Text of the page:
By Alan Chvotkin and Sam Van Kopp

On January 26, 2023, the Department of Defense (DoD) published its long-awaited, 25-page, first strategy under Secretary Austin and new director of the Office of Small Business Programs, Farooq Mitha. The overall objective of the strategy is to enable the Department to “expand and strengthen its relationship with small business and better leverage their capabilities to help solve the Department’s and our nation’s most complex challenges.”[1] While DoD has again been the Executive Branch leader in dollars awarded to small businesses, there are mounting challenges in sustaining that momentum and achieving the strategy’s objectives.

The DoD 2023 strategy is built on three main objectives, all focused primarily on internal departmental functions:

  1. Implement a unified management approach for small business programs and activities;
  2. Ensure DoD’s activities align with national security priorities; and
  3. Strengthen the Department’s engagement and support of small business.

Each objective has three specific implementing objectives and a set of action plans to pursue those objectives. However, there is no timetable for initiating, let alone completing, any of these actions.

Furthermore, the Secretary’s message embedded in the strategy, and the details in the plan, are subject to significant headwinds. As the strategy acknowledges, the number of small businesses participating in the defense industrial base has declined by over 40 percent in the past decade for reasons that are not completely understood.[2] Yet the dollars awarded to small businesses are increasing. As such, fewer small businesses are winning an increasing share of the Department’s small business awards.

Why the decline in small business participation?  In part, regulation.  At Nichols Liu, we have helped small business contractors navigate overlapping layers of regulatory compliance imposed by the Small Business Administration (SBA), the Federal Acquisition Regulatory Council through the Federal Acquisition Regulation (FAR), and DoD through the Defense Federal Acquisition Regulation Supplement (DFARS).  In addition, such rules are always in flux.  As the Secretary acknowledged, “regulations and business practices can be difficult to understand or otherwise create barriers or increase the cost of doing business with DoD.”[3]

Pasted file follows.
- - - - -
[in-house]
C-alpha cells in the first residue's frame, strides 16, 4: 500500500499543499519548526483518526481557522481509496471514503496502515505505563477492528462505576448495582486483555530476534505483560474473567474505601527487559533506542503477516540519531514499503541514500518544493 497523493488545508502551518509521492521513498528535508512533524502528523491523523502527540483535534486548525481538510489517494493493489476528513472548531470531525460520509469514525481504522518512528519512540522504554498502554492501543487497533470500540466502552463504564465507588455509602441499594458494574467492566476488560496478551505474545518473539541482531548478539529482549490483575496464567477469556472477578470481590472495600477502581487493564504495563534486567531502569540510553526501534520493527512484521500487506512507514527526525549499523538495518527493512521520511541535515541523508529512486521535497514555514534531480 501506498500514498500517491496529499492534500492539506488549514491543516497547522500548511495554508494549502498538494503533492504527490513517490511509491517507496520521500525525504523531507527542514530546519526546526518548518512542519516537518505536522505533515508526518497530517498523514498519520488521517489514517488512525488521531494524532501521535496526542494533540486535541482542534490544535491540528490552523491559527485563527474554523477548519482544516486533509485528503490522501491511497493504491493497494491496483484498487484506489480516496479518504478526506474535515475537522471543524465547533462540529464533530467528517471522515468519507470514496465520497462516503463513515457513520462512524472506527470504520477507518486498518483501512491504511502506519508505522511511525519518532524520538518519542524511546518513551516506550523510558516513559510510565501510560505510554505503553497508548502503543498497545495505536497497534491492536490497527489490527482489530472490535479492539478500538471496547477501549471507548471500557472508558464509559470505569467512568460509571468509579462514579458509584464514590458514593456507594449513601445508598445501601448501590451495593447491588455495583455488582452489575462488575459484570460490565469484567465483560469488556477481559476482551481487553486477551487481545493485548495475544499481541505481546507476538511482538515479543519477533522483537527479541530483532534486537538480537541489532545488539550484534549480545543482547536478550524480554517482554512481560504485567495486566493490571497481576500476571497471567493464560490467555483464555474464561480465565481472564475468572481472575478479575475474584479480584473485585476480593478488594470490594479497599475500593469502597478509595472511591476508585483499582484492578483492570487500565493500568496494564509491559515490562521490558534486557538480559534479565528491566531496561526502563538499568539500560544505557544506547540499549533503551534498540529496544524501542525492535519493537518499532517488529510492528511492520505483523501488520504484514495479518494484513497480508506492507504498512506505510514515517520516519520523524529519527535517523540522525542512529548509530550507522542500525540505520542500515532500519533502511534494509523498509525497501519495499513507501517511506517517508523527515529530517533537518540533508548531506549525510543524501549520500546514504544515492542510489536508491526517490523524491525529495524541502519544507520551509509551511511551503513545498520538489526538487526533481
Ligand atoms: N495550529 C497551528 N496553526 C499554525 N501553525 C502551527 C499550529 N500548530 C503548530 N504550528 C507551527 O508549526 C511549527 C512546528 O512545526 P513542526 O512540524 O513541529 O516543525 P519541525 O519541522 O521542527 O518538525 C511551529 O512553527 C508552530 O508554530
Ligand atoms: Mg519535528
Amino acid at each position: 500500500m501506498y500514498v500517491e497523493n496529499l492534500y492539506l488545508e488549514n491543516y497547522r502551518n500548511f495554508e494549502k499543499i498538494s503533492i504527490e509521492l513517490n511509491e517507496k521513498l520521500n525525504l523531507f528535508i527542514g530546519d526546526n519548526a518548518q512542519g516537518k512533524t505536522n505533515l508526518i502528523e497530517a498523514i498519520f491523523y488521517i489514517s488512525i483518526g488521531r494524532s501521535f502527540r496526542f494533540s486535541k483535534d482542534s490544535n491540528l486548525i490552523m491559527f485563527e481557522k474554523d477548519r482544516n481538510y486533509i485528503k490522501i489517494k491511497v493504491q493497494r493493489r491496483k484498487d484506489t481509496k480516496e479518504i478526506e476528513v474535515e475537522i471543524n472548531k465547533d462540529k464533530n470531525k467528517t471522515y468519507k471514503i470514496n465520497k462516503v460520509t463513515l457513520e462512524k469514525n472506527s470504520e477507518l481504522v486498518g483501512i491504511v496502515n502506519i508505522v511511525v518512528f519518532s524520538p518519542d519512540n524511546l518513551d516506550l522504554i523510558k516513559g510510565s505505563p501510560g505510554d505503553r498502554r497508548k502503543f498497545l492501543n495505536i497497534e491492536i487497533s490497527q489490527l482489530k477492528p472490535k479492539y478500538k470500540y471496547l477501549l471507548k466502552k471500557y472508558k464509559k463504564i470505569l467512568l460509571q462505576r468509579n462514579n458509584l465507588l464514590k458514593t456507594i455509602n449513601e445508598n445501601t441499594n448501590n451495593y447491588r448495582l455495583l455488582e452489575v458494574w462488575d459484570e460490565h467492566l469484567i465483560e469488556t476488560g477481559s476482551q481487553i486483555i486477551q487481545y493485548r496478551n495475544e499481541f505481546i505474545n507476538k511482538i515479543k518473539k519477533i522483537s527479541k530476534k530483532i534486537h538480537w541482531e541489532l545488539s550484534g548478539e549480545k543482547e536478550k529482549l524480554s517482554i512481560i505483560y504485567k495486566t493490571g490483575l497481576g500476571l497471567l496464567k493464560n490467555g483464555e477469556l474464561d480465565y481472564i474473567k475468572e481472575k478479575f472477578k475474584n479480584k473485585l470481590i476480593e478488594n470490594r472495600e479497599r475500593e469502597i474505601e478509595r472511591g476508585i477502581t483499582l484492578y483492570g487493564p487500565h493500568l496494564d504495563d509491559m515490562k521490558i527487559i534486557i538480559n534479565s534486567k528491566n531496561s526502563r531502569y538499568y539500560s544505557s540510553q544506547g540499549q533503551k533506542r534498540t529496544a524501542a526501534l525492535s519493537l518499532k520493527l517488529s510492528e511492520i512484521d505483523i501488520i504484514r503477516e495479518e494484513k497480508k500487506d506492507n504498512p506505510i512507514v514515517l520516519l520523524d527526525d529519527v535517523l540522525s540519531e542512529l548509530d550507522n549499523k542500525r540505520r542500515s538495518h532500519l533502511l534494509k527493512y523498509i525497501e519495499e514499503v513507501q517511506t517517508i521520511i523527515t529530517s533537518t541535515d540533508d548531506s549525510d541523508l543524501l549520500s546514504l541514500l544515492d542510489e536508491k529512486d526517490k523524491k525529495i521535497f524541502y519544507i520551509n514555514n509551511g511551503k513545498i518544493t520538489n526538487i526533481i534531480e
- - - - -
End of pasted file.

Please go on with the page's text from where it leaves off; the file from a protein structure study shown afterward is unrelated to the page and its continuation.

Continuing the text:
In our experience, the Federal government’s complicated regulatory environment not only deters small business contractors in general, it specifically disincentivizes cutting-edge work.  About 49 percent of DoD’s contract awards in Fiscal Year 2021 were for products, 42 percent were for services, and only 9 percent for research and development. A large segment of the 49 percent that was awarded for “products” support the Department’s major weapons systems and related activities, with the top 5 major primes winning an increasing share of Department’s total contract dollars awarded.  Though Secretary Austin’s report lauds small business achievements in research and development, the cost of compliance limits the pool of qualified offerors and puts those who do perform at risk. The more innovative the contractor, the greater their need for legal counsel.

We will be carefully watching the Department’s implementation actions for this strategy. In addition, we have extensive experience in the small business policies, regulations, and the competitive landscape to help companies of all sizes engage with the Department on this strategy, navigate the Department’s competitive landscape, and stay in compliance with the ever-more complex acquisition regulations and requirements.

For more information, please contact the authors of this article or the Nichols Liu attorneys with whom you regularly work.


[1] DoD Small Business Strategy, available at, at 5.

[2] DoD Small Business Strategy, at 5 and Figure 1.

[3] DoD Small Business Strategy, at 5.